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The secret to asking a favor no one can say no to

Everyone's busy and time is money.  We need each other but we're all swamped.  How do you get your request moved to the top of the stack?  How do you get the door opened?  How do you get your name at the top of the list? Today I got THE BEST ask for a visit that I've ever received.  Not only could I not say no, I couldn't wait to meet this amazing person.  I immediately asked if I could share her flawless prose on my blog and she graciously agreed:

Dear Rachel,

I am inspired and excited by the work you have chosen to do, from Girlstart to Mothers’ Milk, motherhood to consulting.  Your career, which you have described as a “calling”, is a great example of passion breeding profession.

I am writing to ask if you will grant me 30 minutes of your time for an informal interview on the subject of Calling.  I am an aspiring entrepreneur and an incoming MBA candidate at the Acton School of Business. We have been given the daunting but important challenge of spending 30 Minutes with an Entrepreneurial Hero.  I’d like to spend those 30 minutes with you.

There is no hidden agenda, I’m not job-seeking—I’m just hoping you’ll share some of the lessons you’ve learned about leveraging passion into career, balancing career with motherhood, and living a life of meaning.

If you say “yes” I promise to make good use of your time.  I will ask you only the questions that I’ve been unable to answer from reading your press and blog.  I will send you questions in advance and will end on time.  As a thank you, I’d like to donate ten hours of my time to your favorite Austin charity.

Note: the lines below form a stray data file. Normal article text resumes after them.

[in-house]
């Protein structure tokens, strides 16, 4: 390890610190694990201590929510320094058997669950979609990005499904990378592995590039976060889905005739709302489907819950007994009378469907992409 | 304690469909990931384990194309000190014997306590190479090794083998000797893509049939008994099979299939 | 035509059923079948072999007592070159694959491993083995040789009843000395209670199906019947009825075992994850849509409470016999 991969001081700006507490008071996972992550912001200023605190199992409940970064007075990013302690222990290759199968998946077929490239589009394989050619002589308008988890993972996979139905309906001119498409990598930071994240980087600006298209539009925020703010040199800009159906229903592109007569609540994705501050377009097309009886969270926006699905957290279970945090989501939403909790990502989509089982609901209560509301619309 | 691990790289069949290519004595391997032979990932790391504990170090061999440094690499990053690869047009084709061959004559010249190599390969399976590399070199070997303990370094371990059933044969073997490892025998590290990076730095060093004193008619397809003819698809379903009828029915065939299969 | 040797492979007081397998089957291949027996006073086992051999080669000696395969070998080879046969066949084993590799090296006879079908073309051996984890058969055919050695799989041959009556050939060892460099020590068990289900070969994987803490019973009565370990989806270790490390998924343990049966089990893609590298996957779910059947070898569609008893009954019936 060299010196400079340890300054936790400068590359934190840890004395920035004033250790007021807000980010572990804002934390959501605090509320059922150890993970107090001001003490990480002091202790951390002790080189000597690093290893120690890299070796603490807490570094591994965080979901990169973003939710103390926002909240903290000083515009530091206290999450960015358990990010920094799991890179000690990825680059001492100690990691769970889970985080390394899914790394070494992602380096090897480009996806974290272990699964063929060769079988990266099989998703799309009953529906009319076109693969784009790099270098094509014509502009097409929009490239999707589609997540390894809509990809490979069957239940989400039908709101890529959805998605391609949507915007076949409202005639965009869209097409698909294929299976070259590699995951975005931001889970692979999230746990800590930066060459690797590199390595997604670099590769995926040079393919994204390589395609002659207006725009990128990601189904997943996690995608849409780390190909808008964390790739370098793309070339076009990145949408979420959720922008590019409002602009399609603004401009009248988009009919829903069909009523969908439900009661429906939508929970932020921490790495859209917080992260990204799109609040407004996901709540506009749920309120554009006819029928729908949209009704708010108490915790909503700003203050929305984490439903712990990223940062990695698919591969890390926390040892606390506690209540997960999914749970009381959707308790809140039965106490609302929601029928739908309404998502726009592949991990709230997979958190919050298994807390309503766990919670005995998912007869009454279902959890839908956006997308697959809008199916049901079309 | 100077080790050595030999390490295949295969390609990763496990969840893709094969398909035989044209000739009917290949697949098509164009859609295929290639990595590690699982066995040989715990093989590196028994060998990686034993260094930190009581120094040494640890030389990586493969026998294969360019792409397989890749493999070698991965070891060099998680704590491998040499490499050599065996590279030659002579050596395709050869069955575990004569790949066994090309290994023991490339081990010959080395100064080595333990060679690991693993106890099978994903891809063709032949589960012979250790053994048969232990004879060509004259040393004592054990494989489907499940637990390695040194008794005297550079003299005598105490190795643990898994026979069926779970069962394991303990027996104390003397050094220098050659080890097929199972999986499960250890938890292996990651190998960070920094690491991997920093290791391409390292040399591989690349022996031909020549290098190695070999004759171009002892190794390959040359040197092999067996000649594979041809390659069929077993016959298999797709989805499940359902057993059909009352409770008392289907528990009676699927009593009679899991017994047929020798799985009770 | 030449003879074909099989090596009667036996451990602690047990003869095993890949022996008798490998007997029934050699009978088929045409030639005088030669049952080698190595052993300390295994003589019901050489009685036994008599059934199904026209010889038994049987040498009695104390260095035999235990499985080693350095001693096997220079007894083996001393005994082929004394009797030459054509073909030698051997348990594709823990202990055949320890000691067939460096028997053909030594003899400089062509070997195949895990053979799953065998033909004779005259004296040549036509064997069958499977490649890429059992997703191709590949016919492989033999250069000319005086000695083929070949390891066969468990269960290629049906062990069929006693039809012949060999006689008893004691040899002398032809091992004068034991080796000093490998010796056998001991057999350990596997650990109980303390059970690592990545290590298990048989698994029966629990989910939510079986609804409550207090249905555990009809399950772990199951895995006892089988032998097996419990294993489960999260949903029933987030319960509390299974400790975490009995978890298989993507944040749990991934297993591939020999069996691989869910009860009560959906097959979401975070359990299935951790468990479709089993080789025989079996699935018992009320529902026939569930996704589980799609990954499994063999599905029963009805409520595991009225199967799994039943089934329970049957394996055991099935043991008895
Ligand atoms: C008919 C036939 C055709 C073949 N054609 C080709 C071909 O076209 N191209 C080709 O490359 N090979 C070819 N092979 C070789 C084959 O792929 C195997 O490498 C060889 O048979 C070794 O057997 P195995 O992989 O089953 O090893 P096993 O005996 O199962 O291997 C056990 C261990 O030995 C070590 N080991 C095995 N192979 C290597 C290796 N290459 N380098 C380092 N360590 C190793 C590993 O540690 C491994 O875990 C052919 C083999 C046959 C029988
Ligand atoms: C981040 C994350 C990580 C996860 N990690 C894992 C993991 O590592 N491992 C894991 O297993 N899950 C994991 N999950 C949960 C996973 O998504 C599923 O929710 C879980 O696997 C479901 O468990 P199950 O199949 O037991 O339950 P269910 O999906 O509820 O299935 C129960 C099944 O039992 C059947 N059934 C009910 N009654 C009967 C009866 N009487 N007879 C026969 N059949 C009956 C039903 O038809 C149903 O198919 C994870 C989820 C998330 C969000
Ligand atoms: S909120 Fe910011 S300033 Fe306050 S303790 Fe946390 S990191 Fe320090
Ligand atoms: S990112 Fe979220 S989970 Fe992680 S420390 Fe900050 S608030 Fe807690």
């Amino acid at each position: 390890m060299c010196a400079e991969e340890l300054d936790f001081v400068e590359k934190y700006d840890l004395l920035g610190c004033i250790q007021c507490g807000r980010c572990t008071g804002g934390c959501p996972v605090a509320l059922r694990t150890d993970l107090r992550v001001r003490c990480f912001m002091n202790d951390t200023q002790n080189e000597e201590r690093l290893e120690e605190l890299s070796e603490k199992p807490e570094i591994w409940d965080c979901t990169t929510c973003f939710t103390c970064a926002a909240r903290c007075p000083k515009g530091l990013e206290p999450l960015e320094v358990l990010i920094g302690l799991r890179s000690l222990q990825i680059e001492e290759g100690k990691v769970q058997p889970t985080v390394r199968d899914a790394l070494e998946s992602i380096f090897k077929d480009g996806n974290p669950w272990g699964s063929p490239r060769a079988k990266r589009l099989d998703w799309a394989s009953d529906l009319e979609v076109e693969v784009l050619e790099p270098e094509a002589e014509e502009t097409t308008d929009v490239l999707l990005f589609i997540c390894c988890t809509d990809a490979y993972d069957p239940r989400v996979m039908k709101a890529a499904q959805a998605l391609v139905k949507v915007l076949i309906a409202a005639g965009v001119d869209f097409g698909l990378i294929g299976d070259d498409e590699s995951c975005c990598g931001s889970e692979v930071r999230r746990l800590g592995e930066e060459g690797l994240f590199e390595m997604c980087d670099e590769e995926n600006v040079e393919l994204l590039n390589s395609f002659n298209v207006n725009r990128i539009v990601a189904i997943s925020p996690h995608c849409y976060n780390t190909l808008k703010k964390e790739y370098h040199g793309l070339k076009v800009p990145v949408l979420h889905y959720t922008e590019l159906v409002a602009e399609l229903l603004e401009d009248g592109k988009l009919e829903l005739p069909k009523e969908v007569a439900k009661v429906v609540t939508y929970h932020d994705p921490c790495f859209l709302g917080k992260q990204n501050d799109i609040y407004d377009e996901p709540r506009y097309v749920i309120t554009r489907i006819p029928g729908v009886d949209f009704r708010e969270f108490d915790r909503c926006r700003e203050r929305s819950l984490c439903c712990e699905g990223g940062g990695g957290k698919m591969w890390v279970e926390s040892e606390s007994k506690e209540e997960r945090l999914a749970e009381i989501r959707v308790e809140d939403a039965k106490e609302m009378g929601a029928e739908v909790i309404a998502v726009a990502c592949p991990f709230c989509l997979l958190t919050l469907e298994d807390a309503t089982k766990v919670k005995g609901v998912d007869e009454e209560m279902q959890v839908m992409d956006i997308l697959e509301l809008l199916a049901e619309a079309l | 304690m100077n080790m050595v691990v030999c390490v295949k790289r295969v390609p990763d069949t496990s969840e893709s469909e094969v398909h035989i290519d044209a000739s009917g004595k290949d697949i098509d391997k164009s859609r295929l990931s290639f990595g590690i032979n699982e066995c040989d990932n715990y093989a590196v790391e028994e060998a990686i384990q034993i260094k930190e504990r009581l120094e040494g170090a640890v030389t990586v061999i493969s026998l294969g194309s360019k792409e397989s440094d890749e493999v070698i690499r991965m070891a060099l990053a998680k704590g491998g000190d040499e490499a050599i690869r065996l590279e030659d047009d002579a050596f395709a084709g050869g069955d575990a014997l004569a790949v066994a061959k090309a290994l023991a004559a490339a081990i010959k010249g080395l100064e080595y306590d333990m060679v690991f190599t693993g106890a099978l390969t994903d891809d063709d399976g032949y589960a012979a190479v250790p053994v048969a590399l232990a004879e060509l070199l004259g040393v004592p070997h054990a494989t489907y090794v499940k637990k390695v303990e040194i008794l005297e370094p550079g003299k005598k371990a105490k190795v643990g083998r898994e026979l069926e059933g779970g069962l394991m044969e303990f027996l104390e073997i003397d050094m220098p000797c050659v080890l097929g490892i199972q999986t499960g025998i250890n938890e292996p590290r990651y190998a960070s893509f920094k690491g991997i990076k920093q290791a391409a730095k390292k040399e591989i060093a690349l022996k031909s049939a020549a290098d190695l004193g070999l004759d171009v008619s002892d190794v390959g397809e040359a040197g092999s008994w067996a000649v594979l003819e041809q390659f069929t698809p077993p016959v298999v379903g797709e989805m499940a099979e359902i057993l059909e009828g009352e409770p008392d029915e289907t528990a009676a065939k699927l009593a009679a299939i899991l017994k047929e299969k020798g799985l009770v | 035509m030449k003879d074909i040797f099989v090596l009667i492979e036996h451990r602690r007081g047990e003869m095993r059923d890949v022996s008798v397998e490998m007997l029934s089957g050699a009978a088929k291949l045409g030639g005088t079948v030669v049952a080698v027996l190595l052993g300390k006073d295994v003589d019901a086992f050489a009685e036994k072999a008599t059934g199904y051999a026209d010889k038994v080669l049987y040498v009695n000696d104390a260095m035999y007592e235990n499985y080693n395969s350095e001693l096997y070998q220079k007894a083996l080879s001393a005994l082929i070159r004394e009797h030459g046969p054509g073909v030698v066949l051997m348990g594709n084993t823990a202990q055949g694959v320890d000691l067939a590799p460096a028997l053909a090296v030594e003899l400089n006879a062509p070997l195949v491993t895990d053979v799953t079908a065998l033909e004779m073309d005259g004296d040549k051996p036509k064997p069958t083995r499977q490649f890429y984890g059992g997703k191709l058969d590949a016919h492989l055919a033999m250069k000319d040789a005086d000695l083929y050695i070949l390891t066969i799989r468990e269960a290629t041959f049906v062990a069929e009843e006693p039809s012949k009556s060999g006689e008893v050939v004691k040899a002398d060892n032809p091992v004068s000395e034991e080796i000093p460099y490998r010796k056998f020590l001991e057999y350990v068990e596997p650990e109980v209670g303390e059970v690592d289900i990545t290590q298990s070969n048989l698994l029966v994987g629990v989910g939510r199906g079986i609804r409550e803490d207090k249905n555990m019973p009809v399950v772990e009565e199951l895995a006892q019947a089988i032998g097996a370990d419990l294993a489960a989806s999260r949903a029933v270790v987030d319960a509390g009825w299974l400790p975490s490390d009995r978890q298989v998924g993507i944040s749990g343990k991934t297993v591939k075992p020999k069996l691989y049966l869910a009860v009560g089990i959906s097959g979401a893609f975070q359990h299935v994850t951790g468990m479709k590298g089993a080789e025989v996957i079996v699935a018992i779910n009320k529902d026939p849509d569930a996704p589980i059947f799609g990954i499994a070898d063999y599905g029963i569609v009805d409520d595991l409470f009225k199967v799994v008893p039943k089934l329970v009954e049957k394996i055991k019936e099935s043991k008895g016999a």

I am moving to Austin this Friday, August 6th.  I’d be pleased to meet at your convenience as early as this weekend, and would love for my first memories of Austin, Texas to include a meeting with you.  Please let me know how I can make this happen.


Ariel Julia Nazryan, Acton School of Business Class of 2011

Here's what Ariel does right:

1) She took the time to know her subject and (just as importantly) let them know she knows them.

2) She asks for a very specific and reasonable amount of time.

3) Just as important as telling me what the meeting IS; she tells me what it ISN'T.

4) She commits to using the time wisely by sending me questions ahead of time.

5) Best part?  She generously gives me the gift of HER TIME, ten hours of it, for MY favorite charity!  What a win-win!  I can feel great about someone this brilliant helping out some of the causes I hold dear.

Want to open the door to your next opportunity?  I would bet money if you followed Ariel's method you'll get the meeting.  What are you waiting for?  Go forth and ask!

Stay classy,


The Power of Money and Positive Thinking

I love watching the you tube video of Jessica, a happy carefree little girl sing about how much she likes her house, her family and her hair. I found out recently from my friend Vicki Flaugher, the genius behind Smartwoman Guides that this video was actually shot 9 years ago by her dad. Follow Vicki, she's doing an upcoming interview with Jessica! Like everyone, watching this video puts a big fat smile on my face. It makes me want to do a silly dance on my bathroom counter too, why not? The viral success of this video can teach us a lot about creating great content and spreading it but I like it because Jessica's message is a powerful reminder: are we feeding ourselves the good stuff? How many times in a day do you say out loud or too yourself "I can't do that" or "I'd suck at that" or "I don't have time for that" or "God, I look fat." STOP. You are hurting yourself. Take a lesson from Jessica; start feeding yourself the good stuff. When you say negative things to yourself, in your head or out loud it's like giving your self a negative affirmation all day long. Think its just about feeling fat in a dress? Wrong. It spills over into every piece of your life: self-confidence, beauty, health/wellness, relationships and work.